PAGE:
BPotD Archives being removed

Please do not link to these pages! The new site is up at http://botanyphoto.botanicalgarden.ubc.ca/. These pages are gradually being removed as we update the content on the new site.

Echinopsis spachiana

Echinopsis spachiana

Our thanks go to Krystyna Szulecka, who posted today's lovely close-up image in our Botany Photo of the Day Submissions Forum this past weekend.

All but one species included in the succulent Cactaceae are endemic to the Americas. The single exception, Rhipsalis baccifera, is native to the New World, but is distributed throughout the tropical areas of Africa, Madagascar, and Sri Lanka as well. In spite of this geographical concentration, the family's fleshy shrubs, trees, and vines have been naturalized on all but one of the planet's continents (Antarctica). Cactaceae species exhibit a broad diversity of habits and sizes, with plants ranging from the coin-sized Blossfeldia through to Pereskia, a genus of leafy, barely succulent shrubs and forest trees that can extend upward of 24 metres. Generally, the Cactaceae species bear solitary, sessile flowers, many of which are exceedingly transient.

Echinopsis is a genus of around 128 species native to the gravelly, sandy soils and hillside slopes of South America. The genus has a number of common names (Easter lily cactus, golden torch, white torch cactus), but derives its scientific name from the Greek for the hedgehog and the sea-urchin, which species' spiny exteriors are thought to resemble. In cultivation, the genus's tough, robust plants thrive in loamy soil, particularly when exposed to a touch of leaf mould and a moderate amount of limestone. Full sun in the spring and overhead, evening-time watering in the summer is recommended by some authors. Individual species demand little maintenance, but gardeners are advised to ensure that the plants are not at any moment over-watered (particularly in winter), for an excess of water leads either to rotting in the roots or to a privation of the dormancy that promotes full flowering in the summer.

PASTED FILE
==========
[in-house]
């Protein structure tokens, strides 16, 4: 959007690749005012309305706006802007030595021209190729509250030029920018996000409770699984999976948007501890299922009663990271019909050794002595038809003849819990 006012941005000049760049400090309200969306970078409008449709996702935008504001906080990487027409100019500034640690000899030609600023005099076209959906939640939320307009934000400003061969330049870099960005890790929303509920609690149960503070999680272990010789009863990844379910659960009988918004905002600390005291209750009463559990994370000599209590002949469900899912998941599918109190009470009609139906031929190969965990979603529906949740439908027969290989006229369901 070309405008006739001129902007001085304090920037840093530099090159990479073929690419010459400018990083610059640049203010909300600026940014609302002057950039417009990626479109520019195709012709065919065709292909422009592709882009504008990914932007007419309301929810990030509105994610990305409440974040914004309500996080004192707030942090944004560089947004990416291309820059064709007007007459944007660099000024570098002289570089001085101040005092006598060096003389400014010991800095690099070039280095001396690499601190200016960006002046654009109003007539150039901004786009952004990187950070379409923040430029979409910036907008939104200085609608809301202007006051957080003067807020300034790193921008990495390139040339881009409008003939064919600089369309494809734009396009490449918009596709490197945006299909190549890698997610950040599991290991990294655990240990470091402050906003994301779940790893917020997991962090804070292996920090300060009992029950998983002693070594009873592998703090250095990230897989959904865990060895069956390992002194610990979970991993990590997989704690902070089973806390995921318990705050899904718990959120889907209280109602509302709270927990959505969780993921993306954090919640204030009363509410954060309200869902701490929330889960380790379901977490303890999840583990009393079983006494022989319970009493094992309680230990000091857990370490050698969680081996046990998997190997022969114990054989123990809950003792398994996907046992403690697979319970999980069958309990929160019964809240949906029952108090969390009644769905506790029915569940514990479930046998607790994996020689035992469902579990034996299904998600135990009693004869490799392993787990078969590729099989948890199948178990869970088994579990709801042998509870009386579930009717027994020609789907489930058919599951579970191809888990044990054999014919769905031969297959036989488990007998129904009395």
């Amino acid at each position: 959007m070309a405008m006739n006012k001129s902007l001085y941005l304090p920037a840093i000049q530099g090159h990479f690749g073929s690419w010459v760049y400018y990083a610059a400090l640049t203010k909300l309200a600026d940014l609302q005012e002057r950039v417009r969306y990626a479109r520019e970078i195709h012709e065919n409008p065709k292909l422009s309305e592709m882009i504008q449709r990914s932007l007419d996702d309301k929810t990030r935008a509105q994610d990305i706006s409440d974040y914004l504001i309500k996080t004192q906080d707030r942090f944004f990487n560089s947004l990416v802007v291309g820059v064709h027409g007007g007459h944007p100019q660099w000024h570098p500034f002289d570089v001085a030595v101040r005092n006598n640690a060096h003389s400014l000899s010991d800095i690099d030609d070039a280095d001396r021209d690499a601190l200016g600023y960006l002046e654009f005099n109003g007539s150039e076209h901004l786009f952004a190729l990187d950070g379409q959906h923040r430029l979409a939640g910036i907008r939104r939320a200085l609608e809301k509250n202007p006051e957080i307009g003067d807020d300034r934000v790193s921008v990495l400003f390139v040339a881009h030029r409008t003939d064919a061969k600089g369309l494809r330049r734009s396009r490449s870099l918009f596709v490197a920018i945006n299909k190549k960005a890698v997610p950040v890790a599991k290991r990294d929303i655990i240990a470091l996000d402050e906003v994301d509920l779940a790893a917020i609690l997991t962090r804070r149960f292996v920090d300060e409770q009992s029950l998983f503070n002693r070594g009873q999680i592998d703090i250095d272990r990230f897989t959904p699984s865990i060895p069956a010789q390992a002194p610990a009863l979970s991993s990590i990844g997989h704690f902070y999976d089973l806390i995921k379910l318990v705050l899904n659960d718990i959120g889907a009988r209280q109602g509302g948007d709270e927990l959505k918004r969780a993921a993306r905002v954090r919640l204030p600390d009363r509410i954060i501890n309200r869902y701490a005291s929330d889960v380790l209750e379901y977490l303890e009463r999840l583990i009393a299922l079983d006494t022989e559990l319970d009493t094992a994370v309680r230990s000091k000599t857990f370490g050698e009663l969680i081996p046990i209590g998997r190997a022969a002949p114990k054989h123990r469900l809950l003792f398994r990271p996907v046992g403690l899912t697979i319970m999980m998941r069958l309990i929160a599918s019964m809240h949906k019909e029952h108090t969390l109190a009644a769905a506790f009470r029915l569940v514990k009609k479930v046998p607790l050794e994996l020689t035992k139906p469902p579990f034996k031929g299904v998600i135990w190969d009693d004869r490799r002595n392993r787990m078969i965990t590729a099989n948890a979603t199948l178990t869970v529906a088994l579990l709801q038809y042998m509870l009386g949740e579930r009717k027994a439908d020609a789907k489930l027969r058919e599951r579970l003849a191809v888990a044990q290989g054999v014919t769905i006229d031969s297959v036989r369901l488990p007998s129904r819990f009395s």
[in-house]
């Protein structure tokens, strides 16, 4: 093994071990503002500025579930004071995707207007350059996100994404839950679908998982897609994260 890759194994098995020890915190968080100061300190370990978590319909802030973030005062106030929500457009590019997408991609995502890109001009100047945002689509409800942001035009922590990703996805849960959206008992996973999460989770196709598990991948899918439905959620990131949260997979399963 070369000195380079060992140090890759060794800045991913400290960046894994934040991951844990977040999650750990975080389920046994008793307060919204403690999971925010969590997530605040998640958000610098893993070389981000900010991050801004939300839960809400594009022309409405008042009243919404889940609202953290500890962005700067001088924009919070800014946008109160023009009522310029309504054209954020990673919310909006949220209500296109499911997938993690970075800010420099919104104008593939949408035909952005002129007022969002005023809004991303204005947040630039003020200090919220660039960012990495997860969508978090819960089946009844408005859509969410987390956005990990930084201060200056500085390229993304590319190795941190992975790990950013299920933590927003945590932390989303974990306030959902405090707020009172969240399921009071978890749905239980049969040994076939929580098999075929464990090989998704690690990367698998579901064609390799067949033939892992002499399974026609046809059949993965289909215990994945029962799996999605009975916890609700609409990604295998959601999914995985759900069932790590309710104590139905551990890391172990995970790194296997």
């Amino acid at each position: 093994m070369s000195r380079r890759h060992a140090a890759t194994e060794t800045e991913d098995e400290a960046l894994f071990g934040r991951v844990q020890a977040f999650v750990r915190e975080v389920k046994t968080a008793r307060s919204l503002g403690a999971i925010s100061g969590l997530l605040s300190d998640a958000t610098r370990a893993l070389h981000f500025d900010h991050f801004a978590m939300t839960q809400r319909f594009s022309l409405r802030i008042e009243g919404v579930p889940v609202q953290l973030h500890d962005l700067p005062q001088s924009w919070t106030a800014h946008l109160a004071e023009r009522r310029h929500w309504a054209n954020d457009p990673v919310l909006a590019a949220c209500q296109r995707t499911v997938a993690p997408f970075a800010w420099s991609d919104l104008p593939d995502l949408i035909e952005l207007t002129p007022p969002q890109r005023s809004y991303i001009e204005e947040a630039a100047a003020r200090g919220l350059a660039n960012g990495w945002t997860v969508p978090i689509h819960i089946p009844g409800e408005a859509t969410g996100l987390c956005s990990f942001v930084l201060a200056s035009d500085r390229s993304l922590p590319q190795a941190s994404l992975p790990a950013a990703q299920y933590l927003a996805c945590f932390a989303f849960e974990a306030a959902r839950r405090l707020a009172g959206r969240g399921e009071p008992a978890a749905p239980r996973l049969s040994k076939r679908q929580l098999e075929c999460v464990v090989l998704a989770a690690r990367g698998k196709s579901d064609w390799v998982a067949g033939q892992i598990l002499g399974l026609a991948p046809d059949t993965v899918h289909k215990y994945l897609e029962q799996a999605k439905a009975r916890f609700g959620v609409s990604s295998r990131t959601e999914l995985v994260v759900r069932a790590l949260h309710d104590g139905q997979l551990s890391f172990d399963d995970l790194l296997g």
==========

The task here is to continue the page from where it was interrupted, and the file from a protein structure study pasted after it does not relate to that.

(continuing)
Echinopsis spachiana, a columnar species named for the 19th century Alsatian botanist Édouard Spach, generally reaches its apex between 1.5 and 2 metres. The species exhibits heavy basal branching and its exterior bears many yellow and brown protective spines that turn to white as they age. Once the plant has reached 1 metre in height, it is physiologically ready to put forth its beautiful, hairy-tubed flowers, which can sprawl to a diameter of 15cm. in their short (24 hour) lifespan. An outer ring of multiple and apparently independent stamens are united at their base to form a ring known as an annulus or hymen, which serves as a nectar guide for visiting moths.


What a stunning photograph. Beautiful!

Just so beautiful.......thank you for sharing

Nice photo. How about information regarding lens and camera and shutter speed. We have an Argentine Giant Cactus that has blooms similar to your pic. Our blooms are about 8 inches in diameter. How big was this flower?

AMAZING PHOTO! thanks for sharing... is it ok to use for personal card making (not to sell)?

This is a big Wow!

Yes indeed, a stunning photo.

forgive my second post, but I looked up this plant, and there is a common name "Golden Torch Cereus" - plus one finds photos that show what the cactus really looks like. I think a link to some place on the net would be so helpful to give us a second look from a different aspect, particularly when the photo is a tight close-up.

Goodness,gracious, sakes alive what a wonderful photo to start my day. This one is a keeper for sure.

Incredible! Looks like some sort of sea urchin.

the photo is very close to looking like
a botanical painting very very good

links are presented on the page and
reaserching on my own has brought me
to all kinds of gardens web sites
and wonderful orgs i belong ahs united states

thank you all ubc thank you all

Looks like a wall hanger. Nice Shot!

I wish I could Digg, or share on face book, this photo is awesome!

I maintain my 88 yr. old friend's garden in Crescent Beach, Surrey. Yesterday I was there watering her hanging baskets and geranium beds... I happened to look in the greenhouse and her cactus was blooming so I had a good look at it and it slowly dawned on me that it is the exact same bloom as here! What are the chances of that? I had viewed your photo in the morning before I went to work so I feel fortunate to catch this cactus in bloom and make the connection with your photo of the day. Beautiful!

This is a stunning photograph! Thanks for posting.

a place of mind, The University of British Columbia

UBC Botanical Garden and Centre for Plant Research
6804 SW Marine Drive, Vancouver, B.C., V6T 1Z4
Tel: 604.822.3928
Fax: 604.822.2016 Email: garden.info@ubc.ca

Emergency Procedures | Accessibility | Contact UBC | © Copyright The University of British Columbia